Gates Foundation and NIH Fund Global Network for Women and Children's Health Research
National Institute of Health
BETHESDA, Md. -- The Bill & Melinda Gates Foundation and the National Institute of Child Health and Human Development (NICHD) jointly will support an international research network to improve the health of women and children throughout the world. The Foundation will provide $15 million over a three-year period. NICHD will match the Foundation's commitment and will initiate the program in early 2000.
"Infant mortality, childhood illness, and the human immune deficiency virus do not respect international boundaries," said Duane Alexander, Director of the NICHD. "The Gates Foundation's generous contribution will help NIH support additional research on the health problems of women and children in developing countries."
Dr. Alexander added that the Gates Foundations support will help the network to establish self-sustaining international medical research institutions, which he said are urgently needed to address many of the world's most pressing health concerns.
The global network will consist of teams of U.S. scientists working in collaboration with scientists in developing countries. Each team will focus on scientific and public health problems that require the attention of a variety of disciplines. Information and expertise will be shared among the members of the network. NICHD will also co-fund a research-training program—to be managed and supported by NIH's Fogarty International Center—to complement the global research network.
In addition to the funds provided by the Bill & Melinda Gates Foundation and the NICHD, it is anticipated that other NIH Institutes and international organizations may provide financial, technical, scientific, training, and administrative support for the network. Based on the advice of many U.S. and international experts, the global network will undertake biomedical, behavioral, and prevention research relevant to the health and medical problems faced by women, children and adolescents in developing countries. According to Dr. Alexander, such research will not only benefit developing countries but also may help improve public health at home.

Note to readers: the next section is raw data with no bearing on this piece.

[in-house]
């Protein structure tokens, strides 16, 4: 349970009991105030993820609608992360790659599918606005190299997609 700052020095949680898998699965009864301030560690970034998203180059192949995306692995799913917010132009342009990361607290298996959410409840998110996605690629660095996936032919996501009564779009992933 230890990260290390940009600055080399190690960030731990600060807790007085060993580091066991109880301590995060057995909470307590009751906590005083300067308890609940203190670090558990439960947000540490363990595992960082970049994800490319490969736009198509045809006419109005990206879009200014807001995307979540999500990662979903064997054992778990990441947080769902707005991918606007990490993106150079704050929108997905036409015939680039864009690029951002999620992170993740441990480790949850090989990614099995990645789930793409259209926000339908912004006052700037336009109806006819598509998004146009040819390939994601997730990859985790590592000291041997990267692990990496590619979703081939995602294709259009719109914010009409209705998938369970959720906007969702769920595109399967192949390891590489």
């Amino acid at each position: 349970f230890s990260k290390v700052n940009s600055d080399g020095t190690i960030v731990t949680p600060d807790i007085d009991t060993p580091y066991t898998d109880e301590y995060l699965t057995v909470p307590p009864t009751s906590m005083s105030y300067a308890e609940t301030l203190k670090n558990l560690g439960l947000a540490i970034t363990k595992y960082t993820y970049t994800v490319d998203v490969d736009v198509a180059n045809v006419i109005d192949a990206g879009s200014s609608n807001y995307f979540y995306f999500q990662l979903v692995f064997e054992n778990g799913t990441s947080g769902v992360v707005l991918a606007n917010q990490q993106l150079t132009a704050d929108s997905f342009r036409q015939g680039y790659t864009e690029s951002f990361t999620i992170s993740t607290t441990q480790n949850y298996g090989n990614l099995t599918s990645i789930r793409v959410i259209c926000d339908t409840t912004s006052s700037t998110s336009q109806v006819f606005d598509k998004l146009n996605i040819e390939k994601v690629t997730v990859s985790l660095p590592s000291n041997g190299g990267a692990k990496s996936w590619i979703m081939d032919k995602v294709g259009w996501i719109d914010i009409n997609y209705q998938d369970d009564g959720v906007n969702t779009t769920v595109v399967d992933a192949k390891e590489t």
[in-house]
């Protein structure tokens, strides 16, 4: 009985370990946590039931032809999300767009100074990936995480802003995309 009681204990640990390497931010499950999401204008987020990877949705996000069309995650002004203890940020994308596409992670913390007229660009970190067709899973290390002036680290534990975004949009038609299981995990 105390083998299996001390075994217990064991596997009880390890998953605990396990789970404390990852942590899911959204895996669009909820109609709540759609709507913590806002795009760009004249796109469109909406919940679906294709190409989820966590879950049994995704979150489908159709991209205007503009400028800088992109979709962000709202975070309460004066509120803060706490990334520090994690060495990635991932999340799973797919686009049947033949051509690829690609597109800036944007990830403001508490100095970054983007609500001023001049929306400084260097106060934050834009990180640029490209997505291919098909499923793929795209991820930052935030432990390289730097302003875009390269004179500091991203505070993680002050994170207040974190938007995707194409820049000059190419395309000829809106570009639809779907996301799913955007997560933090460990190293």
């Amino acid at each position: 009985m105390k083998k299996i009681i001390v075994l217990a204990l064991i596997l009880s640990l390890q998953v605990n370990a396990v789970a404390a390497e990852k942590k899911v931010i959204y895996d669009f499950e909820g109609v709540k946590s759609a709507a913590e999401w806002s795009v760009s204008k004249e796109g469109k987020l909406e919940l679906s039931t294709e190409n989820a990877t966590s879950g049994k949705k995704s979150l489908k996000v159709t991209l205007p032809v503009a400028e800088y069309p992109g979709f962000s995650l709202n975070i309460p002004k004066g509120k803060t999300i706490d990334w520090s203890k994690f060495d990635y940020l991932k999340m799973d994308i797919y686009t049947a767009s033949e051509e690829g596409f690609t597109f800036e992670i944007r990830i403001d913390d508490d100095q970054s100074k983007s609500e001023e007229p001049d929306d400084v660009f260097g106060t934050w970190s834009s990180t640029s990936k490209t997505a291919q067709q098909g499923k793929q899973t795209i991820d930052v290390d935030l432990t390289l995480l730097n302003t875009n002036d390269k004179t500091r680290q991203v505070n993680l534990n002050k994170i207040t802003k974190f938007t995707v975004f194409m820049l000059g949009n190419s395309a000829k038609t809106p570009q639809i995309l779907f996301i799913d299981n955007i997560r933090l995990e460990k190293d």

"In the U.S., for example, the percentage of women who die in childbirth is very low—but it's remained unchanged for about 15 years," Dr. Alexander said. "Efforts to reduce maternal death during childbirth in developing countries—where the incidence is much higher—may lead to strategies for reducing maternal death in the U.S."
Although the specific research projects to be undertaken through the global network will be decided in consultation with the network grant recipients, the areas of research undertaken will fall within the scope of the NICHD mission. Initial efforts likely will focus on prevention of maternal and infant diseases and causes of death in the developing regions of the world.
Dr. Alexander stressed that a key objective of the global network is to encourage the transfer of research skills and expertise from the U.S. to the developing world.
"Despite many success stories, there remains an unfinished agenda regarding the health of women and children worldwide," Dr. Alexander said. "Research and other efforts are still needed to ensure safe pregnancies and birth outcomes, improved care of childhood illnesses, appropriate immunizations, and effective nutritional interventions. There remains a global research gap which NICHD and its research partners and grantees hope to fill with this program. We want to start the millenium with a concrete commitment to the wellbeing of future generations."
The NICHD is one of the Institutes comprising the National Institutes of Health, the Federal government's premier biomedical research agency. NICHD support and conducts research on the reproductive, neurobiological, developmental, and behavioral processes that determine and maintain the health of children, adults, families, and populations. The NICHD website contains additional information about the Institute and its mission.